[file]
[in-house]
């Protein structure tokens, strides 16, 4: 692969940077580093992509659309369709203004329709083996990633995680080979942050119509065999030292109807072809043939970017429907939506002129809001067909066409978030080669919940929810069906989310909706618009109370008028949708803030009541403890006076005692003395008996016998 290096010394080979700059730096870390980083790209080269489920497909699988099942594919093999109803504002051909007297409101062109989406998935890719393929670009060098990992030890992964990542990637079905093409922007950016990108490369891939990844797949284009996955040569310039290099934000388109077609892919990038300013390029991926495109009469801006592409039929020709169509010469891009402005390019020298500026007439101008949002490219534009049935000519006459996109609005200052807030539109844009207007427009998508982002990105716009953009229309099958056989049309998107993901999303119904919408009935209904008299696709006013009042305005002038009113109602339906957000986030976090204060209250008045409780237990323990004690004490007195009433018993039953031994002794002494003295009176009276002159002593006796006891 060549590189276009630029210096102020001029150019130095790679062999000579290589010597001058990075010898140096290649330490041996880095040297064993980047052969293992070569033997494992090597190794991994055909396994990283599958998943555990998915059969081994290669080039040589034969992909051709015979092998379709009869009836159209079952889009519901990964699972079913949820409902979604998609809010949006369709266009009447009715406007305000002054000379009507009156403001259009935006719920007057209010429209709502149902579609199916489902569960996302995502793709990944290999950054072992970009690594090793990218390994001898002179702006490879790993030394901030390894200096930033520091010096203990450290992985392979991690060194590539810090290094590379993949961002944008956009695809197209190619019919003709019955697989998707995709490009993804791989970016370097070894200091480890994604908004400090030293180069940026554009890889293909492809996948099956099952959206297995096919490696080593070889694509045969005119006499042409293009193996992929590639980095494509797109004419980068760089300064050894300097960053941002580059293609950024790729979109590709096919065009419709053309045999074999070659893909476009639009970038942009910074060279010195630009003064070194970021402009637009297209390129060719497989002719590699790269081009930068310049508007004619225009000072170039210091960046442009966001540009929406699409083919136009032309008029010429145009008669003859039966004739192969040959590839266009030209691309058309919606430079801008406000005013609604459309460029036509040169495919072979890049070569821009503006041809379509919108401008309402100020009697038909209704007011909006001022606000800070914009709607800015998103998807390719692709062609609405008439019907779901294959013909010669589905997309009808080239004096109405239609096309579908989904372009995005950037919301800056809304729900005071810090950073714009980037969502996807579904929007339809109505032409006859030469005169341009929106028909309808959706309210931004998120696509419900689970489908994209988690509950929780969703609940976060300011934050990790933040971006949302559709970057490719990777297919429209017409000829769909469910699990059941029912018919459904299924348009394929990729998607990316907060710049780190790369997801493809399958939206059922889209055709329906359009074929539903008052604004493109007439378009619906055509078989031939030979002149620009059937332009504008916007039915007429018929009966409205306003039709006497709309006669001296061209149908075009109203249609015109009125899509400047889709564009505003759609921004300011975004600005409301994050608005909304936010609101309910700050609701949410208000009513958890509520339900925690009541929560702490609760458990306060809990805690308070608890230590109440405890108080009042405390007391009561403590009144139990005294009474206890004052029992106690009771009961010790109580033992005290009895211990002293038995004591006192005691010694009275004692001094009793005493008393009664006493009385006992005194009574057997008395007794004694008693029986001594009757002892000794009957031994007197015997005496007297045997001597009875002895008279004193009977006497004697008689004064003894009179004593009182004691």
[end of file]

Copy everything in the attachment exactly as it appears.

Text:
[in-house]
């Protein structure tokens, strides 16, 4: 692969940077580093992509659309369709203004329709083996990633995680080979942050119509065999030292109807072809043939970017429907939506002129809001067909066409978030080669919940929810069906989310909706618009109370008028949708803030009541403890006076005692003395008996016998 290096010394080979700059730096870390980083790209080269489920497909699988099942594919093999109803504002051909007297409101062109989406998935890719393929670009060098990992030890992964990542990637079905093409922007950016990108490369891939990844797949284009996955040569310039290099934000388109077609892919990038300013390029991926495109009469801006592409039929020709169509010469891009402005390019020298500026007439101008949002490219534009049935000519006459996109609005200052807030539109844009207007427009998508982002990105716009953009229309099958056989049309998107993901999303119904919408009935209904008299696709006013009042305005002038009113109602339906957000986030976090204060209250008045409780237990323990004690004490007195009433018993039953031994002794002494003295009176009276002159002593006796006891 060549590189276009630029210096102020001029150019130095790679062999000579290589010597001058990075010898140096290649330490041996880095040297064993980047052969293992070569033997494992090597190794991994055909396994990283599958998943555990998915059969081994290669080039040589034969992909051709015979092998379709009869009836159209079952889009519901990964699972079913949820409902979604998609809010949006369709266009009447009715406007305000002054000379009507009156403001259009935006719920007057209010429209709502149902579609199916489902569960996302995502793709990944290999950054072992970009690594090793990218390994001898002179702006490879790993030394901030390894200096930033520091010096203990450290992985392979991690060194590539810090290094590379993949961002944008956009695809197209190619019919003709019955697989998707995709490009993804791989970016370097070894200091480890994604908004400090030293180069940026554009890889293909492809996948099956099952959206297995096919490696080593070889694509045969005119006499042409293009193996992929590639980095494509797109004419980068760089300064050894300097960053941002580059293609950024790729979109590709096919065009419709053309045999074999070659893909476009639009970038942009910074060279010195630009003064070194970021402009637009297209390129060719497989002719590699790269081009930068310049508007004619225009000072170039210091960046442009966001540009929406699409083919136009032309008029010429145009008669003859039966004739192969040959590839266009030209691309058309919606430079801008406000005013609604459309460029036509040169495919072979890049070569821009503006041809379509919108401008309402100020009697038909209704007011909006001022606000800070914009709607800015998103998807390719692709062609609405008439019907779901294959013909010669589905997309009808080239004096109405239609096309579908989904372009995005950037919301800056809304729900005071810090950073714009980037969502996807579904929007339809109505032409006859030469005169341009929106028909309808959706309210931004998120696509419900689970489908994209988690509950929780969703609940976060300011934050990790933040971006949302559709970057490719990777297919429209017409000829769909469910699990059941029912018919459904299924348009394929990729998607990316907060710049780190790369997801493809399958939206059922889209055709329906359009074929539903008052604004493109007439378009619906055509078989031939030979002149620009059937332009504008916007039915007429018929009966409205306003039709006497709309006669001296061209149908075009109203249609015109009125899509400047889709564009505003759609921004300011975004600005409301994050608005909304936010609101309910700050609701949410208000009513958890509520339900925690009541929560702490609760458990306060809990805690308070608890230590109440405890108080009042405390007391009561403590009144139990005294009474206890004052029992106690009771009961010790109580033992005290009895211990002293038995004591006192005691010694009275004692001094009793005493008393009664006493009385006992005194009574057997008395007794004694008693029986001594009757002892000794009957031994007197015997005496007297045997001597009875002895008279004193009977006497004697008689004064003894009179004593009182004691």